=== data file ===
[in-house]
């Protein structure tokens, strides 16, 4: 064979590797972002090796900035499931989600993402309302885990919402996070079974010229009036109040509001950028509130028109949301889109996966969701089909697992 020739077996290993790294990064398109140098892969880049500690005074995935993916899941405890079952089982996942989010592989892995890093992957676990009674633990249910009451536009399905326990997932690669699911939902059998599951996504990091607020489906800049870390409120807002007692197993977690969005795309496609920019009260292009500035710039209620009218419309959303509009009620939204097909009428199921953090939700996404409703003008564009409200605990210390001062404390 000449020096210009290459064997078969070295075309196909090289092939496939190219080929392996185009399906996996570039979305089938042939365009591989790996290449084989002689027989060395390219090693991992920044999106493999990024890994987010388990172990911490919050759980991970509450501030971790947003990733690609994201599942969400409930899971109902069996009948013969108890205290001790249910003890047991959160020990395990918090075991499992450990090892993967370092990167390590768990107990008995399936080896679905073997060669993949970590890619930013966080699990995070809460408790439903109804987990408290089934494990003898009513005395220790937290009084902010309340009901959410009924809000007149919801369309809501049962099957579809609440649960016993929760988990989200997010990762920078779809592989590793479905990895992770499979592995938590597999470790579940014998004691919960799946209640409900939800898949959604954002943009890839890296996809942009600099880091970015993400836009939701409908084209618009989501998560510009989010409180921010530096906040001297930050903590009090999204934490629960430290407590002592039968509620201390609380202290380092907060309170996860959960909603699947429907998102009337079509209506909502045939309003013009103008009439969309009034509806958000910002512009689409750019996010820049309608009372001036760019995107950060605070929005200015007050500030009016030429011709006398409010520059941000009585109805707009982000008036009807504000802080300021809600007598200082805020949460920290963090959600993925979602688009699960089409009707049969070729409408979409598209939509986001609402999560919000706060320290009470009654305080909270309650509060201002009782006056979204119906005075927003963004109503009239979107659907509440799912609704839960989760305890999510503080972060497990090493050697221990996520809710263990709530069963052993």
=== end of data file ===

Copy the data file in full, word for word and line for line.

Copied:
[in-house]
């Protein structure tokens, strides 16, 4: 064979590797972002090796900035499931989600993402309302885990919402996070079974010229009036109040509001950028509130028109949301889109996966969701089909697992 020739077996290993790294990064398109140098892969880049500690005074995935993916899941405890079952089982996942989010592989892995890093992957676990009674633990249910009451536009399905326990997932690669699911939902059998599951996504990091607020489906800049870390409120807002007692197993977690969005795309496609920019009260292009500035710039209620009218419309959303509009009620939204097909009428199921953090939700996404409703003008564009409200605990210390001062404390 000449020096210009290459064997078969070295075309196909090289092939496939190219080929392996185009399906996996570039979305089938042939365009591989790996290449084989002689027989060395390219090693991992920044999106493999990024890994987010388990172990911490919050759980991970509450501030971790947003990733690609994201599942969400409930899971109902069996009948013969108890205290001790249910003890047991959160020990395990918090075991499992450990090892993967370092990167390590768990107990008995399936080896679905073997060669993949970590890619930013966080699990995070809460408790439903109804987990408290089934494990003898009513005395220790937290009084902010309340009901959410009924809000007149919801369309809501049962099957579809609440649960016993929760988990989200997010990762920078779809592989590793479905990895992770499979592995938590597999470790579940014998004691919960799946209640409900939800898949959604954002943009890839890296996809942009600099880091970015993400836009939701409908084209618009989501998560510009989010409180921010530096906040001297930050903590009090999204934490629960430290407590002592039968509620201390609380202290380092907060309170996860959960909603699947429907998102009337079509209506909502045939309003013009103008009439969309009034509806958000910002512009689409750019996010820049309608009372001036760019995107950060605070929005200015007050500030009016030429011709006398409010520059941000009585109805707009982000008036009807504000802080300021809600007598200082805020949460920290963090959600993925979602688009699960089409009707049969070729409408979409598209939509986001609402999560919000706060320290009470009654305080909270309650509060201002009782006056979204119906005075927003963004109503009239979107659907509440799912609704839960989760305890999510503080972060497990090493050697221990996520809710263990709530069963052993």